From a historical point of view, the theory we submit to the present study has its origins in the famous dissertation of P. Finsler from 1918 ([Fi]). In a the classical notion also conventional classification, Finsler geometry has besides a number of generalizations, which use the same work technique and which can be considered self-geometries: Lagrange and Hamilton spaces. Finsler geometry had a period of incubation long enough, so that few math- ematicians (E. Cartan, L. Berwald, S.S. Chem, H. Rund) had the patience to penetrate into a universe of tensors, which made them compare it to a jungle. To aU of us, who study nowadays Finsler geometry, it is obvious that the qualitative leap was made in the 1970's by the crystallization of the nonlinear connection notion (a notion which is almost as old as Finsler space, [SZ4]) and by work-skills into its adapted frame fields. The results obtained by M. Matsumoto (coUected later, in 1986, in a monograph, [Ma3]) aroused interest not only in Japan, but also in other countries such as Romania, Hungary, Canada and the USA, where schools of Finsler geometry are founded and are presently widely recognized.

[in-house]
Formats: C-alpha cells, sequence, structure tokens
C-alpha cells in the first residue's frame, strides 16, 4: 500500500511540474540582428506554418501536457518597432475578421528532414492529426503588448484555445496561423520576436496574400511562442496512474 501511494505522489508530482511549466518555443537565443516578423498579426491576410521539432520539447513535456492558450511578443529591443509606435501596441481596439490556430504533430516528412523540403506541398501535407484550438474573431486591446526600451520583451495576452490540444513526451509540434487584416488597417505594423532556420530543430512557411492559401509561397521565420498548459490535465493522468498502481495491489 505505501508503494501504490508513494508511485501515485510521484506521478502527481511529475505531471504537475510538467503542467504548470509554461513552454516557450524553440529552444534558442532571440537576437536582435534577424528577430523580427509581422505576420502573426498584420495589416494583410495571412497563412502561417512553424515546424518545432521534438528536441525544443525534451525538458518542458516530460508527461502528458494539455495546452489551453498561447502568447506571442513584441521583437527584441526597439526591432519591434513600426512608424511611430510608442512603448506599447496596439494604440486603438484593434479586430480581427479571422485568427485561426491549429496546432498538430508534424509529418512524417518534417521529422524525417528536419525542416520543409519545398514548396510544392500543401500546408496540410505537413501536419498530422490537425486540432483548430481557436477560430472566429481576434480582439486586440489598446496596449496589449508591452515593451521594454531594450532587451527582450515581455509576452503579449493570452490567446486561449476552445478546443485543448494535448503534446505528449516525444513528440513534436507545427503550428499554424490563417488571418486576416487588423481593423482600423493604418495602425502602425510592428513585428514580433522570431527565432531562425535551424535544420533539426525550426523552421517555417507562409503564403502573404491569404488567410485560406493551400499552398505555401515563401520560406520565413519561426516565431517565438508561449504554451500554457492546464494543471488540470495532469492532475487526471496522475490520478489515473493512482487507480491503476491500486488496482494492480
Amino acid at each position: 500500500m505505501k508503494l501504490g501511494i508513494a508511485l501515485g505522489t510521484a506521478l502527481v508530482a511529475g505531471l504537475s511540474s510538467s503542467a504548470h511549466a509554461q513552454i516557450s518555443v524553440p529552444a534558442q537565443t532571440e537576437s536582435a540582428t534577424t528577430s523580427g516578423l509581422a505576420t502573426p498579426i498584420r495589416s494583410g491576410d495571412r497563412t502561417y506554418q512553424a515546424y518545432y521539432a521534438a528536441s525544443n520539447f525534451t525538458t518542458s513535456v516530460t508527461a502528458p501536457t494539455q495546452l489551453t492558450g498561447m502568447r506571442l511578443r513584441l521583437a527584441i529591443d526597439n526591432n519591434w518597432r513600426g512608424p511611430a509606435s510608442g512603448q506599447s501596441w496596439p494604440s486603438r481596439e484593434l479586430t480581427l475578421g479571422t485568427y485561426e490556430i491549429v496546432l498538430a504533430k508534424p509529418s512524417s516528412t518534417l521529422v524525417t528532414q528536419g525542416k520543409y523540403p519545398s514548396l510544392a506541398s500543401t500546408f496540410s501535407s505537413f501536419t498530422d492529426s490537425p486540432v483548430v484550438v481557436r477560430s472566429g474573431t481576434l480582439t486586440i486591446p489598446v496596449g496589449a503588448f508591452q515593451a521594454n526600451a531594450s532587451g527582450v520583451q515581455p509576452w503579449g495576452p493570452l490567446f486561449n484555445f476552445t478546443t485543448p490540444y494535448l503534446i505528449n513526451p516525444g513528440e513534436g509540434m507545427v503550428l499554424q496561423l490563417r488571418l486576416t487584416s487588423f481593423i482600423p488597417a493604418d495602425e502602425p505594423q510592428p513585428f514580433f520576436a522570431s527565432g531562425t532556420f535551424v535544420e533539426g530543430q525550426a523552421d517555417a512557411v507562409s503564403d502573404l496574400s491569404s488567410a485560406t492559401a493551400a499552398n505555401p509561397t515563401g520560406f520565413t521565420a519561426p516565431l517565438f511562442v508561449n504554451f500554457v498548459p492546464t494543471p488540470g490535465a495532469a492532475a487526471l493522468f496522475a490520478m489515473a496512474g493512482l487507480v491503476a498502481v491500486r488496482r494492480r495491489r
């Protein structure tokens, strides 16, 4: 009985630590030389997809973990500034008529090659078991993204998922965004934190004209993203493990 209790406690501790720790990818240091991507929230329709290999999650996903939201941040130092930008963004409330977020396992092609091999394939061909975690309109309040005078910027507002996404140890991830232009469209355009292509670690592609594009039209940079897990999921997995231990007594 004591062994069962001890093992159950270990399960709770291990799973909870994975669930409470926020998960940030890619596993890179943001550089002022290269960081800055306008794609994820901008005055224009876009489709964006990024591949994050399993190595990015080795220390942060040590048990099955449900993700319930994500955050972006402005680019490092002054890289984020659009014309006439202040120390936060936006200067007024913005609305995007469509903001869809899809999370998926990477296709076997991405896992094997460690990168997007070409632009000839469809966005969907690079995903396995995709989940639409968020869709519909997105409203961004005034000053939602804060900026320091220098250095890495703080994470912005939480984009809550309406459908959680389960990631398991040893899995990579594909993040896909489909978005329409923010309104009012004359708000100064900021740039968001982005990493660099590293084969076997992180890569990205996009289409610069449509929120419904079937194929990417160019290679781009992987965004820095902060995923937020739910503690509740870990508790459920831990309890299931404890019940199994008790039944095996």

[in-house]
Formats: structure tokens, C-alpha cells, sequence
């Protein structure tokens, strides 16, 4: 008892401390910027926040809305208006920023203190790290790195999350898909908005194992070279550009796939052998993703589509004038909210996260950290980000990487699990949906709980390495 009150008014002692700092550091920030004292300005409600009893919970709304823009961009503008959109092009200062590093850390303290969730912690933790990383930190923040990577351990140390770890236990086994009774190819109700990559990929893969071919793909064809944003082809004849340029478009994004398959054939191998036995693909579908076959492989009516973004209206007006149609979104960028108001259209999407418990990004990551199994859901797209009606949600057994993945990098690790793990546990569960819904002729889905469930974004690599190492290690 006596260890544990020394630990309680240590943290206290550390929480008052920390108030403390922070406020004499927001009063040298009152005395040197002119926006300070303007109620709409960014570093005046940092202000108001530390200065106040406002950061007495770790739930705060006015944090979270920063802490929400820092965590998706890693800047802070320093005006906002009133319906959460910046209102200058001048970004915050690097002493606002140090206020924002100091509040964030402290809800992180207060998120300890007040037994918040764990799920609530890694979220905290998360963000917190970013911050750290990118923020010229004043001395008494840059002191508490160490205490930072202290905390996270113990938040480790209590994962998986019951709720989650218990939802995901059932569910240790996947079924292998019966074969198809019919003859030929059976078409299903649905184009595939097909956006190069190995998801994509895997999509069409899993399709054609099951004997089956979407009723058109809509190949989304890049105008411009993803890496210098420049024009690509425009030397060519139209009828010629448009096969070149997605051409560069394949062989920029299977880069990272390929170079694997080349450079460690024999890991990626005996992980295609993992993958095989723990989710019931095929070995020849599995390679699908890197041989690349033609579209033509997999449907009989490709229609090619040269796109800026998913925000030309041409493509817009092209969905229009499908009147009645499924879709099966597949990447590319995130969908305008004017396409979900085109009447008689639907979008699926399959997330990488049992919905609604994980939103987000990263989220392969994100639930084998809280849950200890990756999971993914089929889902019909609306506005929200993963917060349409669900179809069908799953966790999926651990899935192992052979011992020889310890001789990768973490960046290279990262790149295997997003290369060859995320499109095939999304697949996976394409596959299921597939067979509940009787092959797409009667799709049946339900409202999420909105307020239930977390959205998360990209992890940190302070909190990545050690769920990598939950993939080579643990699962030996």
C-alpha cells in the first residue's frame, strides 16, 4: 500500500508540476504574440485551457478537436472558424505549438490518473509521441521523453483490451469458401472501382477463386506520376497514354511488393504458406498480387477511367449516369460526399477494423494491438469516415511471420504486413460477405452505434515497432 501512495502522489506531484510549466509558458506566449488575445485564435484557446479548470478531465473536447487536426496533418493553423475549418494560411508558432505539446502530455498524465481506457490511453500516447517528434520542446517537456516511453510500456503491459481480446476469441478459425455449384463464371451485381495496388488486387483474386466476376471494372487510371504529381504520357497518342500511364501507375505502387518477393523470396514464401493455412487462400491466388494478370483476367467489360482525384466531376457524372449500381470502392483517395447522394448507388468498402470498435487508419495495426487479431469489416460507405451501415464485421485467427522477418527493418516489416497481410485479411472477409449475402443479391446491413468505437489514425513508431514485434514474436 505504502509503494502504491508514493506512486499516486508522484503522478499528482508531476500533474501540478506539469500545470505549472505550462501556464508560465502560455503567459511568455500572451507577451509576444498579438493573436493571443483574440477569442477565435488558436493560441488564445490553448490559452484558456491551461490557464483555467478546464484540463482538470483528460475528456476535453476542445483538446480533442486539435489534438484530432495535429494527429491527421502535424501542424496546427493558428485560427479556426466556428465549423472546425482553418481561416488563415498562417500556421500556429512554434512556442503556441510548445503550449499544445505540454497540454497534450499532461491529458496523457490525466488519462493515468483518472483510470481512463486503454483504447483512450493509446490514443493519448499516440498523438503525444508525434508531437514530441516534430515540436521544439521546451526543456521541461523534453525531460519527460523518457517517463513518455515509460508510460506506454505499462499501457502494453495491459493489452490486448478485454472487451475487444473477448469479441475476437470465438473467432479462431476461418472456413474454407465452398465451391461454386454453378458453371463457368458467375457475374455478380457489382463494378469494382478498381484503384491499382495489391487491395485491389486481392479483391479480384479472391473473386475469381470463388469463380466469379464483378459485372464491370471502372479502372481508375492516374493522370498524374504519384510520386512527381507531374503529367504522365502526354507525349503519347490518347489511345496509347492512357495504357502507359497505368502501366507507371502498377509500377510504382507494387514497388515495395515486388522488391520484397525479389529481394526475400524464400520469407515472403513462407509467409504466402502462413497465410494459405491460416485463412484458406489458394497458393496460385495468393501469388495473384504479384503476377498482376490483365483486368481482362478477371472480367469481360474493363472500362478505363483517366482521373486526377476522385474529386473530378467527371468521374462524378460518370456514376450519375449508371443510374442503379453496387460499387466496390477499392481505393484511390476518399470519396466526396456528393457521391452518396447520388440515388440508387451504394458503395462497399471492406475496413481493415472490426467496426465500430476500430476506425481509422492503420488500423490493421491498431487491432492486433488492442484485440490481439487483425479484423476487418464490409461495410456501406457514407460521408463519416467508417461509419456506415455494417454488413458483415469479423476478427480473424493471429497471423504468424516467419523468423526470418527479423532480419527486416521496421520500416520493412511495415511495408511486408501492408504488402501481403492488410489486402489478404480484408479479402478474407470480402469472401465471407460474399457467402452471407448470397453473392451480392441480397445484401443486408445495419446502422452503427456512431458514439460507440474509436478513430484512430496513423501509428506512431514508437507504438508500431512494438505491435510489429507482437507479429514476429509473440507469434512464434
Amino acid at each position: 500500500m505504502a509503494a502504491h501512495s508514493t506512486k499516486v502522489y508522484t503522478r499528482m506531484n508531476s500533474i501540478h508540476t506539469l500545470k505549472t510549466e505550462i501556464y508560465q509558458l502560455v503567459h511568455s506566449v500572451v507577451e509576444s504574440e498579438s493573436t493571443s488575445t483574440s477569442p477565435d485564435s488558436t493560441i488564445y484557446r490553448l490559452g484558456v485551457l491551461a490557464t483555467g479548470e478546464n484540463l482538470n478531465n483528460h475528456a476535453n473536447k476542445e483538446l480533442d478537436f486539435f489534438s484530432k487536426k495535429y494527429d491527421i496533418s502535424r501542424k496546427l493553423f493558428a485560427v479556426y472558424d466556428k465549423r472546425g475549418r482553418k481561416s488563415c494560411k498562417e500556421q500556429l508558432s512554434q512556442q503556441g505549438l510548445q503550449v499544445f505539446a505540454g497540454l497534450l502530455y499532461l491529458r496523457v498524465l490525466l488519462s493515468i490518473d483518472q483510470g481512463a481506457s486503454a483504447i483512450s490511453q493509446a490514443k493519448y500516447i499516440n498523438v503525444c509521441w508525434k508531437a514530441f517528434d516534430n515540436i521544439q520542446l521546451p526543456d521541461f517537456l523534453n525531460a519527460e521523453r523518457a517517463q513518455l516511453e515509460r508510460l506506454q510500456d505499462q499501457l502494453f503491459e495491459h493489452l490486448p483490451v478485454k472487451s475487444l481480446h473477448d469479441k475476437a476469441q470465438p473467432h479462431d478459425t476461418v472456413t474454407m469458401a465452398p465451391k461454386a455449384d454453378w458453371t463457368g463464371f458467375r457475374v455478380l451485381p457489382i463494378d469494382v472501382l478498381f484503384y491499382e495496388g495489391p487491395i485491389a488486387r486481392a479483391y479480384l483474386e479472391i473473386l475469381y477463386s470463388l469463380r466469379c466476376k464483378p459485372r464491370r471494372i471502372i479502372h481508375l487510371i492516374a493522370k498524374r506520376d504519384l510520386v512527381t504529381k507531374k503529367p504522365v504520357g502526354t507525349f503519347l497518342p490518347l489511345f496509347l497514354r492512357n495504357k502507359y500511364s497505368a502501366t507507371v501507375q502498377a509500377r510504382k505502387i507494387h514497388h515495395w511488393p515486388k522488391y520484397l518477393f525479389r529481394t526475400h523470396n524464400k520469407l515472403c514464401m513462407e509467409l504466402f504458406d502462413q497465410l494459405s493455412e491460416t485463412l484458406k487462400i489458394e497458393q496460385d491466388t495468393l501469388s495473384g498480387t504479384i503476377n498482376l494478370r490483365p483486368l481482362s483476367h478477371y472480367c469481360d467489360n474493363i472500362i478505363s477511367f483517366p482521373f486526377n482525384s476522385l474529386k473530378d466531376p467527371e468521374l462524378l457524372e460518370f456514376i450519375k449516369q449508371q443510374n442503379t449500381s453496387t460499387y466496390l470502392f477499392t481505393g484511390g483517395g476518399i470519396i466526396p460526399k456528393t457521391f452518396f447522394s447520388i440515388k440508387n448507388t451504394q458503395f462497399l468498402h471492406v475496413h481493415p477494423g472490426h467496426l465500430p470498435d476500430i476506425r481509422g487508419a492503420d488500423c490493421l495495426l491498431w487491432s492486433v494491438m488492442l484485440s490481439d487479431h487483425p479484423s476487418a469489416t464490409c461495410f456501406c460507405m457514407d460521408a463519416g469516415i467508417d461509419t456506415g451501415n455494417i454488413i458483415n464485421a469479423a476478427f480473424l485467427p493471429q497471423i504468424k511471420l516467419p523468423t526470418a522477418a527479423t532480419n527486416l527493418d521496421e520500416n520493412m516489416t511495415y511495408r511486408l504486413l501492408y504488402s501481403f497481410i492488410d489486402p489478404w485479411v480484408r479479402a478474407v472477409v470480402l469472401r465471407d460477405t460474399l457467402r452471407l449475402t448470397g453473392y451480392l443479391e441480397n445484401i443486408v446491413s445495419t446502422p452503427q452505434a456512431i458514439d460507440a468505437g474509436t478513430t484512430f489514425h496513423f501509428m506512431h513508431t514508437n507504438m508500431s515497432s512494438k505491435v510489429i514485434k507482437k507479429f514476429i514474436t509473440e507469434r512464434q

|Complex manifolds||p. 1|
|Complex and holomorphic vector bundles||p. 17|
|The geography of holomorphic tangent bundle||p. 31|
|Complex Finsler spaces||p. 55|
|Complex Lagrange geometry||p. 91|
|Hamilton and Cartan complex spaces||p. 141|
|Complex Finsler vector bundles||p. 199|
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Series: Fundamental Theories of Physics
Number Of Pages: 228
Published: 1st August 2004
Publisher: Springer-Verlag New York Inc.
Country of Publication: US
Dimensions (cm): 29.7 x 21.0 x 1.91
Weight (kg): 1.14